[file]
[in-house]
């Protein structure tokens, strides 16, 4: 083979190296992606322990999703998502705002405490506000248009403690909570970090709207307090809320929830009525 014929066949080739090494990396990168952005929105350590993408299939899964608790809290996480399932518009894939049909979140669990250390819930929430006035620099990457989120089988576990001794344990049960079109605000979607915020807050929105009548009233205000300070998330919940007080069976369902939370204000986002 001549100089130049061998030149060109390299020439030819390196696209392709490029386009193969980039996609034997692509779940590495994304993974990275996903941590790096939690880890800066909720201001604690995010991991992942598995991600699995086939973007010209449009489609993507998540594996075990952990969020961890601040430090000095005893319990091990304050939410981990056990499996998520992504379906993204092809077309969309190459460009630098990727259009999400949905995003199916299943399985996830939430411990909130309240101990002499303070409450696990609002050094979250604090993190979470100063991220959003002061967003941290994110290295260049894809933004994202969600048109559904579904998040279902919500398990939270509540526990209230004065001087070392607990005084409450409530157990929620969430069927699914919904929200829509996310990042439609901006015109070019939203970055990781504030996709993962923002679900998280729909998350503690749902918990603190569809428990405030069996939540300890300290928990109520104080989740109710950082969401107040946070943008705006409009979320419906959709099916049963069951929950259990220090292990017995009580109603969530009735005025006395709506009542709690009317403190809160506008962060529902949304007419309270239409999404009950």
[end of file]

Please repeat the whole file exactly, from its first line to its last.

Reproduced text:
[in-house]
């Protein structure tokens, strides 16, 4: 083979190296992606322990999703998502705002405490506000248009403690909570970090709207307090809320929830009525 014929066949080739090494990396990168952005929105350590993408299939899964608790809290996480399932518009894939049909979140669990250390819930929430006035620099990457989120089988576990001794344990049960079109605000979607915020807050929105009548009233205000300070998330919940007080069976369902939370204000986002 001549100089130049061998030149060109390299020439030819390196696209392709490029386009193969980039996609034997692509779940590495994304993974990275996903941590790096939690880890800066909720201001604690995010991991992942598995991600699995086939973007010209449009489609993507998540594996075990952990969020961890601040430090000095005893319990091990304050939410981990056990499996998520992504379906993204092809077309969309190459460009630098990727259009999400949905995003199916299943399985996830939430411990909130309240101990002499303070409450696990609002050094979250604090993190979470100063991220959003002061967003941290994110290295260049894809933004994202969600048109559904579904998040279902919500398990939270509540526990209230004065001087070392607990005084409450409530157990929620969430069927699914919904929200829509996310990042439609901006015109070019939203970055990781504030996709993962923002679900998280729909998350503690749902918990603190569809428990405030069996939540300890300290928990109520104080989740109710950082969401107040946070943008705006409009979320419906959709099916049963069951929950259990220090292990017995009580109603969530009735005025006395709506009542709690009317403190809160506008962060529902949304007419309270239409999404009950």